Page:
Richard Bratby

Modest means, but striking results: Opera North’s La rondine reviewed

Plus: two concerts offered a robust corrective to the notion that orchestras nowadays all sound the same

Galina Averina as Magda and Sébastien Guèze as Ruggero in Opera North’s production of Puccini’s La rondine. Photo: Tristram Kenton

Opera North is ending its autumn season with a big-hearted production of a lopsided opera. There’s much to love about Puccini’s La rondine, and much to drive you up the wall. This bittersweet love story about an older woman and a younger man, set in Paris and Nice and channelling the operetta sweetness and sparkle of Puccini’s great friend Lehar, ought to sweep you off your feet. Instead, it tempts critics into that most shameless form of condescension, the armchair rewrite. Giacomo, old chap, isn’t five minutes into Act One a bit soon to be introducing your big hit aria? We’re halfway through Act Two: shouldn’t the lovers be together by now? And isn’t this basically just La traviata played for lower emotional stakes? Come on, man, you wrote Bohème. Why am I having to tell you this? 

One way or another, though, there’s still something vital at the heart of La rondine and James Hurley’s production went all out to make it sing. This is Opera North’s Green Season, so the sets were recycled. In truth it looked like a fairly standard ON touring show: not much budget but plenty of imagination, with skilful lighting (by Paule Constable and Ben Pickersgill) to suggest a Paris sunset or a Riviera morning. There’s energetic dancing in the Paris nightclub. Crowds adopt languid poses in tailcoats and flapper dresses, and Magda (Galina Averina) and Ruggero (Sébastien Guèze) share their much-delayed first kiss beneath a cascade of flowers. Again: modest means, but striking results. 

Averina makes a tender but spirited Magda, etching sweet arcs of melody on the evening sky. She’s vulnerable, but not brittle; and as often happens in this opera, she made an altogether more engaging impression than her underwritten toy boy Ruggero. Guèze was persuasive as a naive and sentimental lover, but his voice simply isn’t as luminous as Averina’s. Elgan Llyr Thomas was a much more compelling presence as the poet Prunier: dapper, articulate, singing with easy charm. Again, that’s partly Puccini’s fault (it’s possible to get quite a long way into La rondine before you realise that Prunier isn’t actually the hero); but Thomas was great fun nonetheless, and made you wish Puccini had given us more of Prunier’s easy-come, easy-go romance with the maid Lisette (Claire Lees, who had just the right blend of tartness and authentic soubrette sparkle).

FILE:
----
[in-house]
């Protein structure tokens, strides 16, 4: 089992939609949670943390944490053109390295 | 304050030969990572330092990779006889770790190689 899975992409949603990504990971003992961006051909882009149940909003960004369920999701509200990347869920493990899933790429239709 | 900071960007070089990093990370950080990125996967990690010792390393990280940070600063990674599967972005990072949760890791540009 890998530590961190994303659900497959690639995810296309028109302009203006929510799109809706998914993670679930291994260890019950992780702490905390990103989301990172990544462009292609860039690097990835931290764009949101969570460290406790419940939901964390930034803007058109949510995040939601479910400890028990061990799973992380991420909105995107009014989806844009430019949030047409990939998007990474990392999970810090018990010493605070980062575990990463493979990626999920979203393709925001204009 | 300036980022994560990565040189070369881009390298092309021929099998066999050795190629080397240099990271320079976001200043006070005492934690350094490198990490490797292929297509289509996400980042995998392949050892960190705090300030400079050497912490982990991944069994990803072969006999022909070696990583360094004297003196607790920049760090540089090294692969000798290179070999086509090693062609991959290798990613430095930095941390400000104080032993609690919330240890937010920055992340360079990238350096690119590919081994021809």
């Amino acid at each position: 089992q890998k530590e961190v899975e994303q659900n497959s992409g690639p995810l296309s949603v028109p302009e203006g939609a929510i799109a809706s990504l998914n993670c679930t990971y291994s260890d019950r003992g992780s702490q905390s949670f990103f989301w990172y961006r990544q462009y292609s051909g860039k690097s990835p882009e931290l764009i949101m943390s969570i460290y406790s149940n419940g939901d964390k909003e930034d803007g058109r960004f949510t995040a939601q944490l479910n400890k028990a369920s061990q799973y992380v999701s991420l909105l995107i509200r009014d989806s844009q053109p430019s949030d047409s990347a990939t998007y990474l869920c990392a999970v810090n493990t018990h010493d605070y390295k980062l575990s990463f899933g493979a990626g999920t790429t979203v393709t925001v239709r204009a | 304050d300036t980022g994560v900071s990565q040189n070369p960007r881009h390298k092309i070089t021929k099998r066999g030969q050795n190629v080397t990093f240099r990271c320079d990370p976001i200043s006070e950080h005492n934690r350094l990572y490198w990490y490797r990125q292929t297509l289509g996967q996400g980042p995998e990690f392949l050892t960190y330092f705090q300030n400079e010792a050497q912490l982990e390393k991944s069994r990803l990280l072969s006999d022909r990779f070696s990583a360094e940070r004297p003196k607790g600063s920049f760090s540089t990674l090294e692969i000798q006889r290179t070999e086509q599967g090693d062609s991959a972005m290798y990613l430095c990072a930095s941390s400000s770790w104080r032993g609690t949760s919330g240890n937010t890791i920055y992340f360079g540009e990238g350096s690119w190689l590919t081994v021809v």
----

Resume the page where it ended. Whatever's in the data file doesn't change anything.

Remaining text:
Kerem Hasan conducted, and it really did sound sumptuous: silvery millefeuille strings, caressing woodwinds and long-sighing waltz melodies decked with jewel-like spritzes of harp and tuned percussion. True, La rondine isn’t exactly 24-carat material. But even semi-precious Puccini is better than a lot of what’s out there, and if you can take this flawed opera on its own well-meaning terms, this is a production that offers real rewards. 

Two orchestral concerts offered a robust corrective to the notion – and it just won’t die – that orchestras nowadays all sound the same. It’s highly subjective, of course, but I don’t think I imagined how distinctive the National Symphony Orchestra of Ukraine (under its conductor Volodymyr Sirenko) sounds when compared with any current UK ensemble. Traditionally, orchestras trained in what we used (all too lazily) to call the Russian school were noted for the wiry intensity of their strings and the almost operatic vibrato on their brass sound.

Some of that’s still there, for sure; but coupled to a finesse that wasn’t always audible on those old Melodiya LPs. The string tone is close-packed and dense, which made for an impassioned rather than brilliant Strauss Don Juan, and a Sibelius Finlandia which sounded unusual for reasons that were hard to pinpoint until I clocked that they were phrasing the opening brass paragraphs and the central hymn like a chant rather than a chorale. These cultural differences still matter, and, after all, Finlandia began life as a protest against Russian imperialism. Sirenko and the NSOU finished with the big, overcast Second Symphony (1936) by the Ukrainian composer Boris Lyatoshinsky. Imagine, for better or for worse, a Soviet Bax. They played it with surging conviction.

In Liverpool, meanwhile, Domingo Hindoyan and the Royal Liverpool Philharmonic Orchestra performed Mahler’s Fifth Symphony with such polish and sweep that it raised an unworthy thought: is Mahler becoming too easy? Certainly, Hindoyan has added a new layer of glamour to the Liverpool strings, and the horns, too, were on heroic form, striding through the texture and moving as one. Hindoyan keeps his passions under tight control and if much of the symphony felt almost classical, it all paid off at the very end, when the crowning brass hymn welled up and broke over the whole orchestra like Nietzsche’s great noontide. If someone can listen to the NSOU and the RLPO and genuinely can’t hear the difference, you can probably discount anything else they have to say about orchestral music.

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